About 200 contracted factories that make sportswear for Nike Inc. across Vietnam have resumed full operations after months of COVID-19 suspension, Chief Sustainability Officer Noel Kinder told Prime Minister Pham Minh Chinh in Glasgow on Tuesday (Scotland time).
Kinder met PM Chinh on the sidelines of the 26th United Nations Climate Change Conference of the Parties (COP26), which is taking place from October 31 to November 12.
The CSO informed the prime minister that approximately 200 Nike factories in various localities have resumed production following a hiatus about six months ago because of the prolonged COVID-19 outbreak.
He thanked the Vietnamese government, its ministries, agencies, and local authorities for their timely support for businesses in combating COVID-19 and restoring production.
Nike will continue to expand investment and production in Vietnam, the Nike representative stated.
Last month, Vietnamese officials hit back at rumors that Nike had planned to move production out of Vietnam.
Although Nike does not own a factory in Vietnam, the firm is working with 200 suppliers in the Southeast Asian country.
The American sports giant has moved a number of orders to other countries, but it was not moving production out of Vietnam, according to the Vietnam Leather, Footwear and Handbag Association (LEFASO).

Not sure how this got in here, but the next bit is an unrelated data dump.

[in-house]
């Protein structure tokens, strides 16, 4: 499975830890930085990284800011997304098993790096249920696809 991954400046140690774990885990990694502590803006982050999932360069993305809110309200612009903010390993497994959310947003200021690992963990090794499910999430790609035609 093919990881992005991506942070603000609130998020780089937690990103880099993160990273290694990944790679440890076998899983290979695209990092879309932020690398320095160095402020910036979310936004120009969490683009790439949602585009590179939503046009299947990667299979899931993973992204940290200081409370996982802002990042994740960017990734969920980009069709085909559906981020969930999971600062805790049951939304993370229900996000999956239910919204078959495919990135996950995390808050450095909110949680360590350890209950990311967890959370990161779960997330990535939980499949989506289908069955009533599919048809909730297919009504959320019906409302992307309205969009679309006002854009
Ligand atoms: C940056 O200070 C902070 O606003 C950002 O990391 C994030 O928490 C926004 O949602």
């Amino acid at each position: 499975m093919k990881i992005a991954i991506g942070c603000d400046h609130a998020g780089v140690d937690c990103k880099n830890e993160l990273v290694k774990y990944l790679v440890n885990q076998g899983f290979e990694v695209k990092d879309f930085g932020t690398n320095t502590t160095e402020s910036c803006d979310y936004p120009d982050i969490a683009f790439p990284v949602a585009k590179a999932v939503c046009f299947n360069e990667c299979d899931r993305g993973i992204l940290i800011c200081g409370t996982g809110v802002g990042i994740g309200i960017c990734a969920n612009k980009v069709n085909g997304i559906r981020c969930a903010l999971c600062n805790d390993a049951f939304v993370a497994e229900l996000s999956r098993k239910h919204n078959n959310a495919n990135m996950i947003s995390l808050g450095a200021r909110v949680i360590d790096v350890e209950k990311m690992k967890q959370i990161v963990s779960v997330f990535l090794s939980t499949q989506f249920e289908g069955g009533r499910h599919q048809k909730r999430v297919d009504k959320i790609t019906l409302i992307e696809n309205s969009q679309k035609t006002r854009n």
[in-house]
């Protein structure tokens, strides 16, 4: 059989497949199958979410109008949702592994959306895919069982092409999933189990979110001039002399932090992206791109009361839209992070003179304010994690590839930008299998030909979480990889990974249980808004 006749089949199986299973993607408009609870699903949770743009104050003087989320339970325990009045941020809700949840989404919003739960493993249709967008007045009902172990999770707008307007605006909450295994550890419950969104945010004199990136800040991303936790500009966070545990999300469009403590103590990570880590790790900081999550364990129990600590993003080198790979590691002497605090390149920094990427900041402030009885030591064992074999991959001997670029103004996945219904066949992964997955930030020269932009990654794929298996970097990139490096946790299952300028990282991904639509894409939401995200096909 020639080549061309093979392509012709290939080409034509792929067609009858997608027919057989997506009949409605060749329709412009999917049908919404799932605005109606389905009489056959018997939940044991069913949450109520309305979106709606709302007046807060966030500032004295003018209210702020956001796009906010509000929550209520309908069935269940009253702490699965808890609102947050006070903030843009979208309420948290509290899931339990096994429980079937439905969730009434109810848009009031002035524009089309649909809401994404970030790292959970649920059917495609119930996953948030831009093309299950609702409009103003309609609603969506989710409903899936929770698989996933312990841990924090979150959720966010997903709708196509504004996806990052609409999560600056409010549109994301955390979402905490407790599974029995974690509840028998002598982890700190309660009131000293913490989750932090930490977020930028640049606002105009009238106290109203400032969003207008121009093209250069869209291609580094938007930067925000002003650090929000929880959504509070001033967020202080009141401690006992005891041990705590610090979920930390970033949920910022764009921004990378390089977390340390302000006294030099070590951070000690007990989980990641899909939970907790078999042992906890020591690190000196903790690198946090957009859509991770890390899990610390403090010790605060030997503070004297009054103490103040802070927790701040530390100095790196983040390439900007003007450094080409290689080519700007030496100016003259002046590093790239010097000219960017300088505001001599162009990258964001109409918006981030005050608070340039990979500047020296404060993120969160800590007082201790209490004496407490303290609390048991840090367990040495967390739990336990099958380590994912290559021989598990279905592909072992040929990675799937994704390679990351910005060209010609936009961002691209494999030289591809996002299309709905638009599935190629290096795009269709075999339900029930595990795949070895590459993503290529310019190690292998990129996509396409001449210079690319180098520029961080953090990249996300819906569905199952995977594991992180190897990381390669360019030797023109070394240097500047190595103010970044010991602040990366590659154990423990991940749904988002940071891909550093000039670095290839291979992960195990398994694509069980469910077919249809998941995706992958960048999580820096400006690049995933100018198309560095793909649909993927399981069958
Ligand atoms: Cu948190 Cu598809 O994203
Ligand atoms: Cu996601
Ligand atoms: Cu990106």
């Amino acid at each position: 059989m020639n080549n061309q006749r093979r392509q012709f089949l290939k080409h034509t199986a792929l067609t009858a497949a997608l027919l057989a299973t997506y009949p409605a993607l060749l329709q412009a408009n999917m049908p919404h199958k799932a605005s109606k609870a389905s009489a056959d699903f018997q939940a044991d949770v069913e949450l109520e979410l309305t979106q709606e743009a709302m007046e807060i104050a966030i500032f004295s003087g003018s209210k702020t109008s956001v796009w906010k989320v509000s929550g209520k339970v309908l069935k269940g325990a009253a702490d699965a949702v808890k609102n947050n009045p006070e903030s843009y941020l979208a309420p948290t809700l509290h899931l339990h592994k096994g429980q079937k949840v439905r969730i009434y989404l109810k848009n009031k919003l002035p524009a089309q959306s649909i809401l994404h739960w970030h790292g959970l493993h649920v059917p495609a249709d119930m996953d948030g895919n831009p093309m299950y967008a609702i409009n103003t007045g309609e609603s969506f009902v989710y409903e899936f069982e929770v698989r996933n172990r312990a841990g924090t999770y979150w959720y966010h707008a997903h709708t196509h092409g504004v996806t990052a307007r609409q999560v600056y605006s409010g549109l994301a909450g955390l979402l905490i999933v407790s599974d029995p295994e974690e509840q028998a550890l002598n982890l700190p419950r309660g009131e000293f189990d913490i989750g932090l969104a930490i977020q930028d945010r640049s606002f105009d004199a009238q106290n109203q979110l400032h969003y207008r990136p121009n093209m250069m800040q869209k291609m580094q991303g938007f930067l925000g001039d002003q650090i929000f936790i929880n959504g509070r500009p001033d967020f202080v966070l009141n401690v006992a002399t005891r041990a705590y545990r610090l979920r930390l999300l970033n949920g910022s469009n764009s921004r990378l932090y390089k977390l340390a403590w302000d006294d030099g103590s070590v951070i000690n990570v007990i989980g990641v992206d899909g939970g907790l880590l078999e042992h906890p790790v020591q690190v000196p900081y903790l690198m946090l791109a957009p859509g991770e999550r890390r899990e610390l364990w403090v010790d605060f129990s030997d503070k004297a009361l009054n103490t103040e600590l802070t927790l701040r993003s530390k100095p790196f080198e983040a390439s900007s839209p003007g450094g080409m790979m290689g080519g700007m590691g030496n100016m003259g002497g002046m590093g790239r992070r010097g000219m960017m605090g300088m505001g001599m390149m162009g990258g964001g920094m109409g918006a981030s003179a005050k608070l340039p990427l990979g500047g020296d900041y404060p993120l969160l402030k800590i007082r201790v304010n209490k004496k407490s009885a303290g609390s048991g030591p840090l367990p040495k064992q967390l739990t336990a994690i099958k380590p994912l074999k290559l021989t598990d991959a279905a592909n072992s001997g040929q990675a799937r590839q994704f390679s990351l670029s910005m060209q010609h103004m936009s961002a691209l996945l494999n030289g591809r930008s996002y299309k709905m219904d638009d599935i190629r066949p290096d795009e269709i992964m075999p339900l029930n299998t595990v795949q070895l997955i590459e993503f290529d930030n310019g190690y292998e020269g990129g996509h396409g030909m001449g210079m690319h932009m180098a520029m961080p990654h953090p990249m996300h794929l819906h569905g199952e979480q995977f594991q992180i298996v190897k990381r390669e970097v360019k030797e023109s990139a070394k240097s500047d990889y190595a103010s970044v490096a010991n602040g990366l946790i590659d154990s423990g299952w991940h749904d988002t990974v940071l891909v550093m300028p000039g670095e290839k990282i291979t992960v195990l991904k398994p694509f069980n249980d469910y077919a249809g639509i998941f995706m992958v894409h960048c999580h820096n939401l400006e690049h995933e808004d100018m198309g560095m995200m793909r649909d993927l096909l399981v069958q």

The Industry Agency under the Ministry of Industry and Trade echoed LEFASO’s rejection, recalling a recent meeting between the Vietnamese prime minister and foreign direct investment (FDI) businesses, during which Nike affirmed that it would not leave Vietnam.
The first nine months of 2021 saw the Vietnamese footwear industry rake in US$13.33 billion from exports, a year-on-year rise of 9.8 percent, according to the trade ministry’s statistics.
Vietnam has found 932,357 infections since the COVID-19 pandemic first hit it early last year and 927,494 community transmissions in 62 out of its 63 provinces and cities since the fourth virus wave erupted.
More than 25 million people of the 98 million population in the Southeast Asian country have been fully inoculated against the coronavirus.
The national government has relaxed pandemic control curbs over the past few weeks as transmissions have slowed down, due in part to larger vaccine coverage.